Traumatic moments often seem also to be moments when there is a heightened awareness of all that is around, when colours and details and sounds and scents are vivid and memorable, when the trivial can become infused with a previously unnoticed significance.
Today is the 105th anniversary of the death of Roland Leighton, the fiancé of Vera Brittain. In Testament of Youth, Vera Brittain gives an account of Christmas Day 1915 which is filled with detail.
Brittain had arranged leave from the military hospital where she nursed, to spend time with her fiancé who was returning for leave after nine months in Flanders.
“When by ten o’clock that night, no news had come, I concluded that the complications of telegraph and telephone on a combined Sunday and Christmas Day had made communication impossible. So, unable to fight sleep any longer after a night and a day of wakefulness I went to bed a little disappointed, but still unperturbed. Roland’s family, at their Keymer cottage, kept an even longer vigil; they sat up until nearly midnight over their Christmas dinner in the hope he would join them, and in their dramatic impulsive fashion, they drank a toast to the Dead.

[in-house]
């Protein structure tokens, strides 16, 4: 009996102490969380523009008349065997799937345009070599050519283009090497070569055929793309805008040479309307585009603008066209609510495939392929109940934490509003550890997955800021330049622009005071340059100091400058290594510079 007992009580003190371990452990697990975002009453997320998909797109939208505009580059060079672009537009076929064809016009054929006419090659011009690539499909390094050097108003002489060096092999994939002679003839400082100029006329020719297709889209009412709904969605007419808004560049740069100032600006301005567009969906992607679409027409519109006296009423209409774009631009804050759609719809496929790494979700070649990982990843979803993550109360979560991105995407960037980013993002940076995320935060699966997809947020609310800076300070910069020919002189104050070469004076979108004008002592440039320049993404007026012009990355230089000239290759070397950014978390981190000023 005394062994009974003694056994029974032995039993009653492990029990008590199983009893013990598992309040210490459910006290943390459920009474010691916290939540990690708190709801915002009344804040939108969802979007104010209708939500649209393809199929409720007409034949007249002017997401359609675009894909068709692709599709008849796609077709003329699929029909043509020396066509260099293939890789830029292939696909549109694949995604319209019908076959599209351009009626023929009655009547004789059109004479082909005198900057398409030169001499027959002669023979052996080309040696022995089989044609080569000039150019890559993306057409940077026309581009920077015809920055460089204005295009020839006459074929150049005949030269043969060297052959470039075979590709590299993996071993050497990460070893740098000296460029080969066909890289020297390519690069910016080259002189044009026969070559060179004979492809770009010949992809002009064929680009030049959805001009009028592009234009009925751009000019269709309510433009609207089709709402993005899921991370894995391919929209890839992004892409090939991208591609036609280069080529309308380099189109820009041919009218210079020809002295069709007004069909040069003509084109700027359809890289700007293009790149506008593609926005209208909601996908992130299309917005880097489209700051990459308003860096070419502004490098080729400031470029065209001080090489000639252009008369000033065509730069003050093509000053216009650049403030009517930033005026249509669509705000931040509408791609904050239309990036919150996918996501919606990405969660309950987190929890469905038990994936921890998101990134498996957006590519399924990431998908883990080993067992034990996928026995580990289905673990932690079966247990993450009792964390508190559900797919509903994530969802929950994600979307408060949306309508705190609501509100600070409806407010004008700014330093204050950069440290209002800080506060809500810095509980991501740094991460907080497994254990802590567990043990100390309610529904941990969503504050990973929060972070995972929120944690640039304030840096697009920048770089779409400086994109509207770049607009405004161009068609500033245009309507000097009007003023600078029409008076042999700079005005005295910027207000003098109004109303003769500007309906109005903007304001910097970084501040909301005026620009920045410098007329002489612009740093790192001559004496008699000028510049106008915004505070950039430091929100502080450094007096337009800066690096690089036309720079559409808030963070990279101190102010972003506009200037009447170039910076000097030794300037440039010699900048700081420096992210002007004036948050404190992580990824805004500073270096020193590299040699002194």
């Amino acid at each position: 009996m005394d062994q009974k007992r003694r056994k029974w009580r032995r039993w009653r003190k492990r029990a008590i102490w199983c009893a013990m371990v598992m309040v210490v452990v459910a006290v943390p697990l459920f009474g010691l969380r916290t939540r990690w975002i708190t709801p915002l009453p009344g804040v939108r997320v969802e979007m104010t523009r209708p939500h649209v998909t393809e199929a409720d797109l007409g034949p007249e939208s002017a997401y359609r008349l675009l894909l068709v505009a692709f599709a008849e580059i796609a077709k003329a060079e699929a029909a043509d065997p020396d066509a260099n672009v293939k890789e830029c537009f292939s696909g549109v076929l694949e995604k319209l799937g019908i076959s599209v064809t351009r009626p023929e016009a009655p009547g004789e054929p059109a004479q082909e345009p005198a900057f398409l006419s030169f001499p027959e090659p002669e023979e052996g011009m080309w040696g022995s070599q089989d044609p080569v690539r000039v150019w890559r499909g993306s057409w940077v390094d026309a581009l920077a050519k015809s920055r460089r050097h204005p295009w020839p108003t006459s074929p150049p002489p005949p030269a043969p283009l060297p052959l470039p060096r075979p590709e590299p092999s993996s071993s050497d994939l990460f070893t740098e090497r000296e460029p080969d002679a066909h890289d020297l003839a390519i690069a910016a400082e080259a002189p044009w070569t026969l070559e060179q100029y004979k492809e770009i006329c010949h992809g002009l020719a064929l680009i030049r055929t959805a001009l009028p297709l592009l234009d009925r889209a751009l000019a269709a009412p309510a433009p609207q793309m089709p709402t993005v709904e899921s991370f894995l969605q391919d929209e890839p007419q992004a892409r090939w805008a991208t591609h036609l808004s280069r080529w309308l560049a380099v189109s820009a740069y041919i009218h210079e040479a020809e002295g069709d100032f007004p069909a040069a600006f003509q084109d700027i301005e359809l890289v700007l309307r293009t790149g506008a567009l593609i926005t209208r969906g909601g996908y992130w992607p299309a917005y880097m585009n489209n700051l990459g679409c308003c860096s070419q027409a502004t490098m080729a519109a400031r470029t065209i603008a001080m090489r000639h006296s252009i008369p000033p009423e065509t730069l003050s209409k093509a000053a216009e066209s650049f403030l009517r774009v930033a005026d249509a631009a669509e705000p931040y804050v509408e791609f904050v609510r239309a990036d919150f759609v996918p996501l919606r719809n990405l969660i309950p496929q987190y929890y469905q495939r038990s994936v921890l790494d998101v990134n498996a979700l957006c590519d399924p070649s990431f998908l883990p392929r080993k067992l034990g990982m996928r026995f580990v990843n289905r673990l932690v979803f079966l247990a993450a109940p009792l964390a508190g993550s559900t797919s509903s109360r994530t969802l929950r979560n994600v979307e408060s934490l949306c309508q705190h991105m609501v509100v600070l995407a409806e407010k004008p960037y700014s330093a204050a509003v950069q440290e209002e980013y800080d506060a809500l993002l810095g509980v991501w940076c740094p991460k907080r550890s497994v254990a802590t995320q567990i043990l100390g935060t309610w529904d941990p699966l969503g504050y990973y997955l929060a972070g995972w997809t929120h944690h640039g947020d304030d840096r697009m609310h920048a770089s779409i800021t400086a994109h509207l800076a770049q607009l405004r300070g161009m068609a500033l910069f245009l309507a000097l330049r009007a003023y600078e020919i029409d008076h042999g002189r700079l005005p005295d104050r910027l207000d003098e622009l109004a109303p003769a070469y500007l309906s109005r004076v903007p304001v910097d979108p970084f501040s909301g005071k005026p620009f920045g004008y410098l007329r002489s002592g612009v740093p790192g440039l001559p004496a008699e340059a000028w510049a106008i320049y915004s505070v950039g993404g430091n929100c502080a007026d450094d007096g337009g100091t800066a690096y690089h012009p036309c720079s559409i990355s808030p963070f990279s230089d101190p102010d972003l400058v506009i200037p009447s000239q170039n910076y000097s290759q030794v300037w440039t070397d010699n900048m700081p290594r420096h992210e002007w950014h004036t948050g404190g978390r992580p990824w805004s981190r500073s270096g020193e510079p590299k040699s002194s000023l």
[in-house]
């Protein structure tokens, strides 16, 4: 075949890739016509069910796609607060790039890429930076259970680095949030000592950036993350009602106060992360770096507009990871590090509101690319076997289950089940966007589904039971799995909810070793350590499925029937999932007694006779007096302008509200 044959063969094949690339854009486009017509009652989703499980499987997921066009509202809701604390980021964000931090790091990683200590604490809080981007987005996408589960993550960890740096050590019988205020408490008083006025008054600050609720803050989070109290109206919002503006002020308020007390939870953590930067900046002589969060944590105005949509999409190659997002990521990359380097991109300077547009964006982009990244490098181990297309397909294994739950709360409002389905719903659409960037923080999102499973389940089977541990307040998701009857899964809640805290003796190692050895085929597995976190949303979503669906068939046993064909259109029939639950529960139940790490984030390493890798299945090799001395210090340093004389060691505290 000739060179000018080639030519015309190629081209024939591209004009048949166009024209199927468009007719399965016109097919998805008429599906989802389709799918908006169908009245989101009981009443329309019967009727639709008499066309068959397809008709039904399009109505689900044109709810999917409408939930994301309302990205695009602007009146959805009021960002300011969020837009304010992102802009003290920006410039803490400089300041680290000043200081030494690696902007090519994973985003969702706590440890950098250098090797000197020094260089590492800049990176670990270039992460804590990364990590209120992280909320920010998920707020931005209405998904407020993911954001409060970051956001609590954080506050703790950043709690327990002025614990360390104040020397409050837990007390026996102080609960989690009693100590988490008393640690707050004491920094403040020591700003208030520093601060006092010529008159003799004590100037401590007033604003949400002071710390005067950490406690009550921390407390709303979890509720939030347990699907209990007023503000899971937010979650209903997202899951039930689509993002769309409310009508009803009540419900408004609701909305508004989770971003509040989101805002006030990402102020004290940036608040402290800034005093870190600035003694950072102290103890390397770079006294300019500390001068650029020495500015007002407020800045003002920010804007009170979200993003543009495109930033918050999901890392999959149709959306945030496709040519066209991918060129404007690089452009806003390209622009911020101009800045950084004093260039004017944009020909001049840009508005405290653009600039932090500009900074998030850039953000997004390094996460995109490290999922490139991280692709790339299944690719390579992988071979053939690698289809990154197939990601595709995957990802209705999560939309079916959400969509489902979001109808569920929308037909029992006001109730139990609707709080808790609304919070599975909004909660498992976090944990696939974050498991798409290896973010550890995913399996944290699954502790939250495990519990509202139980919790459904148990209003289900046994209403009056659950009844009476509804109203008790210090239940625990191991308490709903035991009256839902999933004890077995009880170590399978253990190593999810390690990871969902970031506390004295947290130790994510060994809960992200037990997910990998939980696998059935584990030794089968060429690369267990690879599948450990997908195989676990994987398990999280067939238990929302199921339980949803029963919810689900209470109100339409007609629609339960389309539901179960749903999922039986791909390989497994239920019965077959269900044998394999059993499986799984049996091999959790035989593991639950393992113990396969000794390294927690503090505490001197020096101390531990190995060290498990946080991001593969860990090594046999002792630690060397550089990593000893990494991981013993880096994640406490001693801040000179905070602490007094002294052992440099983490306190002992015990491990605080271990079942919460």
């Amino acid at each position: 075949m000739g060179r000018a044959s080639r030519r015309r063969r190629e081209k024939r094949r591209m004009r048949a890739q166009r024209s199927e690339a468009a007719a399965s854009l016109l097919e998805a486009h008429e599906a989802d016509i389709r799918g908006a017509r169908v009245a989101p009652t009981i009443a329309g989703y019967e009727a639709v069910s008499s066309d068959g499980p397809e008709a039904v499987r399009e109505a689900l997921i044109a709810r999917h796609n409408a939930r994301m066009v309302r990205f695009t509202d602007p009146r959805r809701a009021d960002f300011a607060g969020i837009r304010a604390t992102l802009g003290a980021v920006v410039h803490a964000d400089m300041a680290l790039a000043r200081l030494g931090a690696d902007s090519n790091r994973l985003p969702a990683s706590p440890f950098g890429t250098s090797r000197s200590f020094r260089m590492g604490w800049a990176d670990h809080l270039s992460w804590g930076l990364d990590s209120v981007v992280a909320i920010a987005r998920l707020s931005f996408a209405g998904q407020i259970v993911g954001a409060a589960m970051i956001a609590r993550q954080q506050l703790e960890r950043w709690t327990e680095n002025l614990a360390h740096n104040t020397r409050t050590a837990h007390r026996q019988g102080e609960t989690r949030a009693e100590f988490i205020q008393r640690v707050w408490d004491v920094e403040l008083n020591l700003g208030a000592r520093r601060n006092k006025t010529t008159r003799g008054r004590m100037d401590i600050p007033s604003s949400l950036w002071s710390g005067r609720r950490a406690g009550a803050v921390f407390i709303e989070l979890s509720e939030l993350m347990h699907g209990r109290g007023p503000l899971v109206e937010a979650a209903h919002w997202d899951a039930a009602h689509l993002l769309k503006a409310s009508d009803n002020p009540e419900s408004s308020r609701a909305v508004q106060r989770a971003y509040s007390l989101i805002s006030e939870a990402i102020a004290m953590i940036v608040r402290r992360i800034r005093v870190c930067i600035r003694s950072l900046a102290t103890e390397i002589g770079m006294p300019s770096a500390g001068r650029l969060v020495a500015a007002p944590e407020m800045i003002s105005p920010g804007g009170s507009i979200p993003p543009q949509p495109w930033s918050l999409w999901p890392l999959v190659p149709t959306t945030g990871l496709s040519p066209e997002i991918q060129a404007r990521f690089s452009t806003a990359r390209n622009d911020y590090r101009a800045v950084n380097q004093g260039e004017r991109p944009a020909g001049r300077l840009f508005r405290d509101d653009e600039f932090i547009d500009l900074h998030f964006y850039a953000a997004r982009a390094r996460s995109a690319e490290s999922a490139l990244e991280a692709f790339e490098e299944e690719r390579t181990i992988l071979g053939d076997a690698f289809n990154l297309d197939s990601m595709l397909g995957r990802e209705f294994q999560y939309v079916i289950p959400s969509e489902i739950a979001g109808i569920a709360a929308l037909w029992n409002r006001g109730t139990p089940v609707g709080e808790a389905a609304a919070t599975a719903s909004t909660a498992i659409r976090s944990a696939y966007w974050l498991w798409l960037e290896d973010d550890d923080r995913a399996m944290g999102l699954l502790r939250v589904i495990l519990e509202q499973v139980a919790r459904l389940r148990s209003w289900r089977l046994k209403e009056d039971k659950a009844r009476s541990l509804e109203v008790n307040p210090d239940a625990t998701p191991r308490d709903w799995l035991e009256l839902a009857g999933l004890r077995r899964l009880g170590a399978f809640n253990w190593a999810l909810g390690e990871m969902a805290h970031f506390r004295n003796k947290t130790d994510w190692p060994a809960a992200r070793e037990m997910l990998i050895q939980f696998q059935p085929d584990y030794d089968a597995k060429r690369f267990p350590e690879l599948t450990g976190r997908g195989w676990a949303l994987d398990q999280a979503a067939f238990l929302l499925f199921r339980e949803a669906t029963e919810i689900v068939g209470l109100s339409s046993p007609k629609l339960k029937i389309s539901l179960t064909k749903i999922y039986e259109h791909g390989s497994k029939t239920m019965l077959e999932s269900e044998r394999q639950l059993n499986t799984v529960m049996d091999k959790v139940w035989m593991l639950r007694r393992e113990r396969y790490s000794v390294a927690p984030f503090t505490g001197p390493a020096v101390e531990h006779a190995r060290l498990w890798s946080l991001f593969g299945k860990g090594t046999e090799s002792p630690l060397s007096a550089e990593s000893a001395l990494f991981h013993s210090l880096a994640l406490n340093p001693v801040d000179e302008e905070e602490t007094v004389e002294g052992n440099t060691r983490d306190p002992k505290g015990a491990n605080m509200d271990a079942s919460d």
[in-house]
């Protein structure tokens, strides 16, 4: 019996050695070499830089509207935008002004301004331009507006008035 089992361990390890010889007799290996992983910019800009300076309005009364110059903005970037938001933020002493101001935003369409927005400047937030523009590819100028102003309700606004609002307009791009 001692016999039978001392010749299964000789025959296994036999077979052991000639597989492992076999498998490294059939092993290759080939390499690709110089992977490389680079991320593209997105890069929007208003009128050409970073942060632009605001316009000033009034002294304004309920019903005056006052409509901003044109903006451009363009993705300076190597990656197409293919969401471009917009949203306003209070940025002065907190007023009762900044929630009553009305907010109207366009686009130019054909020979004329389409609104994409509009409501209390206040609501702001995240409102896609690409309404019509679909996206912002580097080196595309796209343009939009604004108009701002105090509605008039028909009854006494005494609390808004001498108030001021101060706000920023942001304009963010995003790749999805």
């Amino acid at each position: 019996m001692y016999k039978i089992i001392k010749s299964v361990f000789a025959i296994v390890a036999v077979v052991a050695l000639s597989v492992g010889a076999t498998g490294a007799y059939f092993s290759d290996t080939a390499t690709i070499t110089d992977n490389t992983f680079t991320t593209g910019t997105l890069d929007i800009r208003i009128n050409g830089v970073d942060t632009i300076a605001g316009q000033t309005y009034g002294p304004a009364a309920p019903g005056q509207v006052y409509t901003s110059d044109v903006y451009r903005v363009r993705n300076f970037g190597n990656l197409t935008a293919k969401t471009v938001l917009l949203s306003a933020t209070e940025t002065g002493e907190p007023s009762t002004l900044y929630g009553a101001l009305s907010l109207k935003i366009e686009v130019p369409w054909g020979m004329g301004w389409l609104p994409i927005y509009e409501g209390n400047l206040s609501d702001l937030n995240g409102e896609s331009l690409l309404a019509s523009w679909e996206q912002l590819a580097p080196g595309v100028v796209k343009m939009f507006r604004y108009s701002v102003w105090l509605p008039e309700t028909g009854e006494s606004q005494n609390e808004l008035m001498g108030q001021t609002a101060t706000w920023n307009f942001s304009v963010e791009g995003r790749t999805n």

The next morning I had just finished dressing, and was putting final touches to the pastel-blue crepe-de-Chine blouse, when the expected message came to say that I was wanted on the telephone. Believing that I was at last to hear the voice for which I had waited for twenty-four hours, I dashed joyously into the corridor. But the message was not from Roland but from Clare; it was not to say that he had arrived home that morning, but to tell me he had died of wounds at a Casualty Clearing Station on December 23rd.”
What difference did it make that she was wearing the blouse that she had bought as part of a new wardrobe to spend time with Roland? Would the pain have been any different had she been wearing old clothes, or her nurse’s uniform? Whatever the reason, the blouse is described with exactness.
Perhaps the detail adds to the poignancy of the moment. Perhaps, also, it points to the importance of all the little things in life, it points to the fact that life is lived not at the level of abstract thought and momentous events, but at the level of the little details and the trivial incidents that are so important to us.